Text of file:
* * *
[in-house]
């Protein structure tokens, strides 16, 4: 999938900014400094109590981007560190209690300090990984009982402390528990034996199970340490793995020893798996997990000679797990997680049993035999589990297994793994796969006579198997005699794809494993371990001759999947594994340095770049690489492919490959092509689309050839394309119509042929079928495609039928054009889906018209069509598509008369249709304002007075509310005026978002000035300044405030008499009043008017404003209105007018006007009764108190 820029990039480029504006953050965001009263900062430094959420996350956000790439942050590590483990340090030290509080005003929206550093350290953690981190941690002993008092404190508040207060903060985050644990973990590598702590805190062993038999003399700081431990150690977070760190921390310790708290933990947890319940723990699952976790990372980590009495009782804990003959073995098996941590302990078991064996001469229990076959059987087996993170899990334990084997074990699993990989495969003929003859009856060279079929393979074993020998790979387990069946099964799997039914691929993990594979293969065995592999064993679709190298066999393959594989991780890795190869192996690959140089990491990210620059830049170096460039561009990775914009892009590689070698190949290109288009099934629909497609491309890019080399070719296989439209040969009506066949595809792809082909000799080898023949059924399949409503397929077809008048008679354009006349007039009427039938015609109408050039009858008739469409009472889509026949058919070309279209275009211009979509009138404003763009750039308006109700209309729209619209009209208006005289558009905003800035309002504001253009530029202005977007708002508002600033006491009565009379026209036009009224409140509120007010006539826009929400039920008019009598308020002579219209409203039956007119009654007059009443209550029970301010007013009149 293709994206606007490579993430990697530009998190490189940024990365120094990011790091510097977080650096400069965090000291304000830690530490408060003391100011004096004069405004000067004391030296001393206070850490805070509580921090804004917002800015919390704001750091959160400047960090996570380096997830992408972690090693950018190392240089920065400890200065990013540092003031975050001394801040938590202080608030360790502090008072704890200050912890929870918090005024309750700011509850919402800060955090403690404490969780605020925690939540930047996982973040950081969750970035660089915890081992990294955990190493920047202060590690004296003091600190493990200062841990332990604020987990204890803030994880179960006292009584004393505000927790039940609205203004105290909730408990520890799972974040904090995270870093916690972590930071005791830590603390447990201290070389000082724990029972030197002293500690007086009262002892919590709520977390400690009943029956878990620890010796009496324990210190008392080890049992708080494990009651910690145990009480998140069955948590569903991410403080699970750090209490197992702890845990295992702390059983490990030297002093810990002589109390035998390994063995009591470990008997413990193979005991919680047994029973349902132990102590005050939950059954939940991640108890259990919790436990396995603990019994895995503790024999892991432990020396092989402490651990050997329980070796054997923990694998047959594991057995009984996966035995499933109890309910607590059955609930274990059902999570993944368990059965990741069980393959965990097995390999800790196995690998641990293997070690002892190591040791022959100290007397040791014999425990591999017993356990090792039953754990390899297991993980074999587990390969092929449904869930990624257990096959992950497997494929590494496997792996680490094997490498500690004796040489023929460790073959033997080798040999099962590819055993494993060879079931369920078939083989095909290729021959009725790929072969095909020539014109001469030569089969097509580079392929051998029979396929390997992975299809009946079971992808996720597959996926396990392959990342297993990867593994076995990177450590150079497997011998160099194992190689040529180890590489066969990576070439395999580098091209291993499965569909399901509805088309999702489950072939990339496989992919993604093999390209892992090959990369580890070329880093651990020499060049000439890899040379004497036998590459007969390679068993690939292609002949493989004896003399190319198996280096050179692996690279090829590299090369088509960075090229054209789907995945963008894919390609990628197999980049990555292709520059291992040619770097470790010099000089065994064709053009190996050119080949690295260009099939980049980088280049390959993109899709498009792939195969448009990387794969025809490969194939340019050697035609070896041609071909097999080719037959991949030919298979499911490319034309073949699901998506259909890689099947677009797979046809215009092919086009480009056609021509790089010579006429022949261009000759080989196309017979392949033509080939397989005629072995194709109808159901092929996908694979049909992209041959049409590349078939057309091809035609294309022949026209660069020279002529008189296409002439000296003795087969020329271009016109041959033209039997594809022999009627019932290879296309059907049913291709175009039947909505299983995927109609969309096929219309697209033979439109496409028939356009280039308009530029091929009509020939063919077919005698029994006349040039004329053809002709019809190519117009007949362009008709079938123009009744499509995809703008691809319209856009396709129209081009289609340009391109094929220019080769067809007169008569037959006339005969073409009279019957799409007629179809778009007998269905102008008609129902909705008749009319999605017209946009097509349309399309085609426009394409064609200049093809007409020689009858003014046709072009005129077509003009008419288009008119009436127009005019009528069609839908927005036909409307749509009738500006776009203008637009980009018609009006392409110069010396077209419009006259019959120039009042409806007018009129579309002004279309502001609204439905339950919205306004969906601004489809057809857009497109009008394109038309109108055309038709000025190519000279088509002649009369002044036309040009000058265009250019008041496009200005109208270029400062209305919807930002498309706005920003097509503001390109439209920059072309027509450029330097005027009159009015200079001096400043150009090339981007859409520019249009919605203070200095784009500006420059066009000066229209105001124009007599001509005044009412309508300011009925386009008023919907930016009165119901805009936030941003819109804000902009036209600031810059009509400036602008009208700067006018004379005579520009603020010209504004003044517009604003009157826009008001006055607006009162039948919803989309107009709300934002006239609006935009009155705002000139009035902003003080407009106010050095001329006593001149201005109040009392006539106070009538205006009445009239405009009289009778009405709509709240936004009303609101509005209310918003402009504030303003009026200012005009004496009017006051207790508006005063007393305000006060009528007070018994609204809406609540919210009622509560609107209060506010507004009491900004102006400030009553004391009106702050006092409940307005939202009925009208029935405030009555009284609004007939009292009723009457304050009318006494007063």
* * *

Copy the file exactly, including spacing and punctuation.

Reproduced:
[in-house]
């Protein structure tokens, strides 16, 4: 999938900014400094109590981007560190209690300090990984009982402390528990034996199970340490793995020893798996997990000679797990997680049993035999589990297994793994796969006579198997005699794809494993371990001759999947594994340095770049690489492919490959092509689309050839394309119509042929079928495609039928054009889906018209069509598509008369249709304002007075509310005026978002000035300044405030008499009043008017404003209105007018006007009764108190 820029990039480029504006953050965001009263900062430094959420996350956000790439942050590590483990340090030290509080005003929206550093350290953690981190941690002993008092404190508040207060903060985050644990973990590598702590805190062993038999003399700081431990150690977070760190921390310790708290933990947890319940723990699952976790990372980590009495009782804990003959073995098996941590302990078991064996001469229990076959059987087996993170899990334990084997074990699993990989495969003929003859009856060279079929393979074993020998790979387990069946099964799997039914691929993990594979293969065995592999064993679709190298066999393959594989991780890795190869192996690959140089990491990210620059830049170096460039561009990775914009892009590689070698190949290109288009099934629909497609491309890019080399070719296989439209040969009506066949595809792809082909000799080898023949059924399949409503397929077809008048008679354009006349007039009427039938015609109408050039009858008739469409009472889509026949058919070309279209275009211009979509009138404003763009750039308006109700209309729209619209009209208006005289558009905003800035309002504001253009530029202005977007708002508002600033006491009565009379026209036009009224409140509120007010006539826009929400039920008019009598308020002579219209409203039956007119009654007059009443209550029970301010007013009149 293709994206606007490579993430990697530009998190490189940024990365120094990011790091510097977080650096400069965090000291304000830690530490408060003391100011004096004069405004000067004391030296001393206070850490805070509580921090804004917002800015919390704001750091959160400047960090996570380096997830992408972690090693950018190392240089920065400890200065990013540092003031975050001394801040938590202080608030360790502090008072704890200050912890929870918090005024309750700011509850919402800060955090403690404490969780605020925690939540930047996982973040950081969750970035660089915890081992990294955990190493920047202060590690004296003091600190493990200062841990332990604020987990204890803030994880179960006292009584004393505000927790039940609205203004105290909730408990520890799972974040904090995270870093916690972590930071005791830590603390447990201290070389000082724990029972030197002293500690007086009262002892919590709520977390400690009943029956878990620890010796009496324990210190008392080890049992708080494990009651910690145990009480998140069955948590569903991410403080699970750090209490197992702890845990295992702390059983490990030297002093810990002589109390035998390994063995009591470990008997413990193979005991919680047994029973349902132990102590005050939950059954939940991640108890259990919790436990396995603990019994895995503790024999892991432990020396092989402490651990050997329980070796054997923990694998047959594991057995009984996966035995499933109890309910607590059955609930274990059902999570993944368990059965990741069980393959965990097995390999800790196995690998641990293997070690002892190591040791022959100290007397040791014999425990591999017993356990090792039953754990390899297991993980074999587990390969092929449904869930990624257990096959992950497997494929590494496997792996680490094997490498500690004796040489023929460790073959033997080798040999099962590819055993494993060879079931369920078939083989095909290729021959009725790929072969095909020539014109001469030569089969097509580079392929051998029979396929390997992975299809009946079971992808996720597959996926396990392959990342297993990867593994076995990177450590150079497997011998160099194992190689040529180890590489066969990576070439395999580098091209291993499965569909399901509805088309999702489950072939990339496989992919993604093999390209892992090959990369580890070329880093651990020499060049000439890899040379004497036998590459007969390679068993690939292609002949493989004896003399190319198996280096050179692996690279090829590299090369088509960075090229054209789907995945963008894919390609990628197999980049990555292709520059291992040619770097470790010099000089065994064709053009190996050119080949690295260009099939980049980088280049390959993109899709498009792939195969448009990387794969025809490969194939340019050697035609070896041609071909097999080719037959991949030919298979499911490319034309073949699901998506259909890689099947677009797979046809215009092919086009480009056609021509790089010579006429022949261009000759080989196309017979392949033509080939397989005629072995194709109808159901092929996908694979049909992209041959049409590349078939057309091809035609294309022949026209660069020279002529008189296409002439000296003795087969020329271009016109041959033209039997594809022999009627019932290879296309059907049913291709175009039947909505299983995927109609969309096929219309697209033979439109496409028939356009280039308009530029091929009509020939063919077919005698029994006349040039004329053809002709019809190519117009007949362009008709079938123009009744499509995809703008691809319209856009396709129209081009289609340009391109094929220019080769067809007169008569037959006339005969073409009279019957799409007629179809778009007998269905102008008609129902909705008749009319999605017209946009097509349309399309085609426009394409064609200049093809007409020689009858003014046709072009005129077509003009008419288009008119009436127009005019009528069609839908927005036909409307749509009738500006776009203008637009980009018609009006392409110069010396077209419009006259019959120039009042409806007018009129579309002004279309502001609204439905339950919205306004969906601004489809057809857009497109009008394109038309109108055309038709000025190519000279088509002649009369002044036309040009000058265009250019008041496009200005109208270029400062209305919807930002498309706005920003097509503001390109439209920059072309027509450029330097005027009159009015200079001096400043150009090339981007859409520019249009919605203070200095784009500006420059066009000066229209105001124009007599001509005044009412309508300011009925386009008023919907930016009165119901805009936030941003819109804000902009036209600031810059009509400036602008009208700067006018004379005579520009603020010209504004003044517009604003009157826009008001006055607006009162039948919803989309107009709300934002006239609006935009009155705002000139009035902003003080407009106010050095001329006593001149201005109040009392006539106070009538205006009445009239405009009289009778009405709509709240936004009303609101509005209310918003402009504030303003009026200012005009004496009017006051207790508006005063007393305000006060009528007070018994609204809406609540919210009622509560609107209060506010507004009491900004102006400030009553004391009106702050006092409940307005939202009925009208029935405030009555009284609004007939009292009723009457304050009318006494007063």